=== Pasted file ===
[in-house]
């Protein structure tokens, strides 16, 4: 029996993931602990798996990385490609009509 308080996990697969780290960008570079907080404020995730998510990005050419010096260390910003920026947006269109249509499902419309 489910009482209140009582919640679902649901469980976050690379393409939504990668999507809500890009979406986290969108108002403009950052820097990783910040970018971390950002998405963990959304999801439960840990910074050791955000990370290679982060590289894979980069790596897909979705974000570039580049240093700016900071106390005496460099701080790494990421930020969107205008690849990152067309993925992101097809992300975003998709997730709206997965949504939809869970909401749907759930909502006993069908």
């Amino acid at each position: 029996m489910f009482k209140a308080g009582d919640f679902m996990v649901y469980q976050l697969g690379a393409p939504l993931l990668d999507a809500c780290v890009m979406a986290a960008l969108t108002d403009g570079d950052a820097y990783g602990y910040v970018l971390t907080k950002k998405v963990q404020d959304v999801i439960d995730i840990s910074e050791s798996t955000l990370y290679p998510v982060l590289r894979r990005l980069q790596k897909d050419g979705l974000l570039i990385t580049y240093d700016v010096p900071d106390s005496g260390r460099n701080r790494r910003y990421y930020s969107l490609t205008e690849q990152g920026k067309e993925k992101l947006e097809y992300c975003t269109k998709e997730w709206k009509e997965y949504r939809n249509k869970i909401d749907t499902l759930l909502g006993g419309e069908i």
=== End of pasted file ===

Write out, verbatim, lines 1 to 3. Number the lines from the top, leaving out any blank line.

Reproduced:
[in-house]
């Protein structure tokens, strides 16, 4: 029996993931602990798996990385490609009509 308080996990697969780290960008570079907080404020995730998510990005050419010096260390910003920026947006269109249509499902419309 489910009482209140009582919640679902649901469980976050690379393409939504990668999507809500890009979406986290969108108002403009950052820097990783910040970018971390950002998405963990959304999801439960840990910074050791955000990370290679982060590289894979980069790596897909979705974000570039580049240093700016900071106390005496460099701080790494990421930020969107205008690849990152067309993925992101097809992300975003998709997730709206997965949504939809869970909401749907759930909502006993069908």
């Amino acid at each position: 029996m489910f009482k209140a308080g009582d919640f679902m996990v649901y469980q976050l697969g690379a393409p939504l993931l990668d999507a809500c780290v890009m979406a986290a960008l969108t108002d403009g570079d950052a820097y990783g602990y910040v970018l971390t907080k950002k998405v963990q404020d959304v999801i439960d995730i840990s910074e050791s798996t955000l990370y290679p998510v982060l590289r894979r990005l980069q790596k897909d050419g979705l974000l570039i990385t580049y240093d700016v010096p900071d106390s005496g260390r460099n701080r790494r910003y990421y930020s969107l490609t205008e690849q990152g920026k067309e993925k992101l947006e097809y992300c975003t269109k998709e997730w709206k009509e997965y949504r939809n249509k869970i909401d749907t499902l759930l909502g006993g419309e069908i």